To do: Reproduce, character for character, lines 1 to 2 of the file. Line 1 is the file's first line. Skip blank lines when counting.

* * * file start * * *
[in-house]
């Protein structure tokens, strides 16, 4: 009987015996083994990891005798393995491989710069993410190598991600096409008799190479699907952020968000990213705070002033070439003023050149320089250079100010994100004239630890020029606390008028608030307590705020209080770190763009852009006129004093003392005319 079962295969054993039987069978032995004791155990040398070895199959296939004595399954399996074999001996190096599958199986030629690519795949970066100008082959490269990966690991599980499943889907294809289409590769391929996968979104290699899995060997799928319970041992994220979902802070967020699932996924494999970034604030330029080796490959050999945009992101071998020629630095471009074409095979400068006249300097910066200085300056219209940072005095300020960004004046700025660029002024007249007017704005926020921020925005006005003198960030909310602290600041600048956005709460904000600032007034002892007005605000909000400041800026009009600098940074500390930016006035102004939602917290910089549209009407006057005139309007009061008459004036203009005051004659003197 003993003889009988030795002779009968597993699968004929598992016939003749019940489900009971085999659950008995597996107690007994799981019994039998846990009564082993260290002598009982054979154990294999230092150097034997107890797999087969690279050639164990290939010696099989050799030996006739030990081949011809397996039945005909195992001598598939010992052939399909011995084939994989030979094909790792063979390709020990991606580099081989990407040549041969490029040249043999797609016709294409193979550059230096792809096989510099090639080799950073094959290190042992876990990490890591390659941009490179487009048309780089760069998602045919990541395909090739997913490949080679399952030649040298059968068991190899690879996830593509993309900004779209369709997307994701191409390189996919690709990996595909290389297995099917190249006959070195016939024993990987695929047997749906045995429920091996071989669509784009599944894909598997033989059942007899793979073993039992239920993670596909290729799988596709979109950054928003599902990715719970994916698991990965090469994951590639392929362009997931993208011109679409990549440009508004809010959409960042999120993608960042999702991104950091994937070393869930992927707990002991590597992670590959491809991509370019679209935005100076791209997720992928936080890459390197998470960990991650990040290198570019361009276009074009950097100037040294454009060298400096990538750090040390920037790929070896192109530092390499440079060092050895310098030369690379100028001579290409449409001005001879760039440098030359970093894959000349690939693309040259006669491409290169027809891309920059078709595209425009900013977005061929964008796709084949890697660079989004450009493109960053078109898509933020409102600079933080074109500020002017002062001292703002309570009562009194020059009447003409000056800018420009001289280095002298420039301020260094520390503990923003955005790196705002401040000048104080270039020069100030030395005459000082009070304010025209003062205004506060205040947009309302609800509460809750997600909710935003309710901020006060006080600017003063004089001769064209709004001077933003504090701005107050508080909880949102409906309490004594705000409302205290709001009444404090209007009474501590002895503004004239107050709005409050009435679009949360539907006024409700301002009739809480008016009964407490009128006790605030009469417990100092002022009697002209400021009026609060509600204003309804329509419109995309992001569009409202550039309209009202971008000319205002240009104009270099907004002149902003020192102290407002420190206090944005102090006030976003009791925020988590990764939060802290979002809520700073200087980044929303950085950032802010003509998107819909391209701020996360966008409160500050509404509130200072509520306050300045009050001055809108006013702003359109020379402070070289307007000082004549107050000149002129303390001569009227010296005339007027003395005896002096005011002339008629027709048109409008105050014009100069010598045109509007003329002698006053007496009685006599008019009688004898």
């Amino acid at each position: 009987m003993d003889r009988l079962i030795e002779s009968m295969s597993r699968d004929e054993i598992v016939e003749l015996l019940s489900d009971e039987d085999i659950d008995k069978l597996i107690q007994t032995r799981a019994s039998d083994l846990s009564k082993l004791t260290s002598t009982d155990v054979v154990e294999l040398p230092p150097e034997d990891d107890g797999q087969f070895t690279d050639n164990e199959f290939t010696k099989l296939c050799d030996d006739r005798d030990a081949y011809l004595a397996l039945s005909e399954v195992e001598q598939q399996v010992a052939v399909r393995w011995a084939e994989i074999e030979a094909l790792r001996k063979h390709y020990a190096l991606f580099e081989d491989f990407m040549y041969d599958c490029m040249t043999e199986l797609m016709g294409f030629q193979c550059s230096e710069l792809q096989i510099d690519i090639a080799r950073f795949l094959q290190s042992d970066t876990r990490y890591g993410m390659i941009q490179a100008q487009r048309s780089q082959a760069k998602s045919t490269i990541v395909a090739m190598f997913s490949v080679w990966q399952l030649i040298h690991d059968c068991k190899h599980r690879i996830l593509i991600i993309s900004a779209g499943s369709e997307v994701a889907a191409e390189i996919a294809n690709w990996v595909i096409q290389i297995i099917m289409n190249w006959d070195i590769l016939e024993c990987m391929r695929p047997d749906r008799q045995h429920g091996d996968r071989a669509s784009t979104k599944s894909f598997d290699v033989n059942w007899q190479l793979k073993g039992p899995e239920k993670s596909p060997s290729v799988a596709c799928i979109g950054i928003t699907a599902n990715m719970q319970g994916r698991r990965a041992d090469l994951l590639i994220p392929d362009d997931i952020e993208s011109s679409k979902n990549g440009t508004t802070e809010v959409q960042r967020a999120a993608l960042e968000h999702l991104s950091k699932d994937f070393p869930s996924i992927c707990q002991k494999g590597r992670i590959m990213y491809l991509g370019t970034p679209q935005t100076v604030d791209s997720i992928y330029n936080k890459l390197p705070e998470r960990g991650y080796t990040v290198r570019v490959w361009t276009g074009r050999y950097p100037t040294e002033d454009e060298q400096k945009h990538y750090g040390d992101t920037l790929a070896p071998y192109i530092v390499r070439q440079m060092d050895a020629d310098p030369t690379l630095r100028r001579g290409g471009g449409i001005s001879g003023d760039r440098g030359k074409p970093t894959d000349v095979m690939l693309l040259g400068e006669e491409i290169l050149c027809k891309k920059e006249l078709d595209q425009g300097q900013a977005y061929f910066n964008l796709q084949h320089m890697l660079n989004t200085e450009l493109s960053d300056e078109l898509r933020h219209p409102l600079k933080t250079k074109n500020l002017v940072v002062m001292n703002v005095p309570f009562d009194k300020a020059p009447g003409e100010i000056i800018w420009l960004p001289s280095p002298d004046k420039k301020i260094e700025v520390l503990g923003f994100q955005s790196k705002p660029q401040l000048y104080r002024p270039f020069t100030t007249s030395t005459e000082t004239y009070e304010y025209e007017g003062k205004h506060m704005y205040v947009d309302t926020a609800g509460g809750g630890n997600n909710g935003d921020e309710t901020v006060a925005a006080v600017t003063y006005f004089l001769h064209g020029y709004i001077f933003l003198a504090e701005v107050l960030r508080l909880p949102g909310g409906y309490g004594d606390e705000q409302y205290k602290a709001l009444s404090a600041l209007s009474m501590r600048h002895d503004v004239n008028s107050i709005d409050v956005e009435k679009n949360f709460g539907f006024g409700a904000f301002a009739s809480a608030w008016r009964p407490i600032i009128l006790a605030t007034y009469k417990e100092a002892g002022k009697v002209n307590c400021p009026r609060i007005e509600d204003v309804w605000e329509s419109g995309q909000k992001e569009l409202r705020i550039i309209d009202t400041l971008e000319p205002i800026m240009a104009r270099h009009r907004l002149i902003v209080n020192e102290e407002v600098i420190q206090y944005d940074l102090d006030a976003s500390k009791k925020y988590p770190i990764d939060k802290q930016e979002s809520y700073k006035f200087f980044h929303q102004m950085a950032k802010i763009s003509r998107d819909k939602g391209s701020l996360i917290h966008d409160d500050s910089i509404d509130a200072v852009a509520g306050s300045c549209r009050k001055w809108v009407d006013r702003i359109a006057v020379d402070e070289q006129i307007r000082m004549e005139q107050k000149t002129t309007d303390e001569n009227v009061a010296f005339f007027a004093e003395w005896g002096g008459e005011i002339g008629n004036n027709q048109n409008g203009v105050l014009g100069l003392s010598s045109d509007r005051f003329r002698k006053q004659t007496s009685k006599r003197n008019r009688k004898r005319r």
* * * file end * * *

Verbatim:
[in-house]
């Protein structure tokens, strides 16, 4: 009987015996083994990891005798393995491989710069993410190598991600096409008799190479699907952020968000990213705070002033070439003023050149320089250079100010994100004239630890020029606390008028608030307590705020209080770190763009852009006129004093003392005319 079962295969054993039987069978032995004791155990040398070895199959296939004595399954399996074999001996190096599958199986030629690519795949970066100008082959490269990966690991599980499943889907294809289409590769391929996968979104290699899995060997799928319970041992994220979902802070967020699932996924494999970034604030330029080796490959050999945009992101071998020629630095471009074409095979400068006249300097910066200085300056219209940072005095300020960004004046700025660029002024007249007017704005926020921020925005006005003198960030909310602290600041600048956005709460904000600032007034002892007005605000909000400041800026009009600098940074500390930016006035102004939602917290910089549209009407006057005139309007009061008459004036203009005051004659003197 003993003889009988030795002779009968597993699968004929598992016939003749019940489900009971085999659950008995597996107690007994799981019994039998846990009564082993260290002598009982054979154990294999230092150097034997107890797999087969690279050639164990290939010696099989050799030996006739030990081949011809397996039945005909195992001598598939010992052939399909011995084939994989030979094909790792063979390709020990991606580099081989990407040549041969490029040249043999797609016709294409193979550059230096792809096989510099090639080799950073094959290190042992876990990490890591390659941009490179487009048309780089760069998602045919990541395909090739997913490949080679399952030649040298059968068991190899690879996830593509993309900004779209369709997307994701191409390189996919690709990996595909290389297995099917190249006959070195016939024993990987695929047997749906045995429920091996071989669509784009599944894909598997033989059942007899793979073993039992239920993670596909290729799988596709979109950054928003599902990715719970994916698991990965090469994951590639392929362009997931993208011109679409990549440009508004809010959409960042999120993608960042999702991104950091994937070393869930992927707990002991590597992670590959491809991509370019679209935005100076791209997720992928936080890459390197998470960990991650990040290198570019361009276009074009950097100037040294454009060298400096990538750090040390920037790929070896192109530092390499440079060092050895310098030369690379100028001579290409449409001005001879760039440098030359970093894959000349690939693309040259006669491409290169027809891309920059078709595209425009900013977005061929964008796709084949890697660079989004450009493109960053078109898509933020409102600079933080074109500020002017002062001292703002309570009562009194020059009447003409000056800018420009001289280095002298420039301020260094520390503990923003955005790196705002401040000048104080270039020069100030030395005459000082009070304010025209003062205004506060205040947009309302609800509460809750997600909710935003309710901020006060006080600017003063004089001769064209709004001077933003504090701005107050508080909880949102409906309490004594705000409302205290709001009444404090209007009474501590002895503004004239107050709005409050009435679009949360539907006024409700301002009739809480008016009964407490009128006790605030009469417990100092002022009697002209400021009026609060509600204003309804329509419109995309992001569009409202550039309209009202971008000319205002240009104009270099907004002149902003020192102290407002420190206090944005102090006030976003009791925020988590990764939060802290979002809520700073200087980044929303950085950032802010003509998107819909391209701020996360966008409160500050509404509130200072509520306050300045009050001055809108006013702003359109020379402070070289307007000082004549107050000149002129303390001569009227010296005339007027003395005896002096005011002339008629027709048109409008105050014009100069010598045109509007003329002698006053007496009685006599008019009688004898």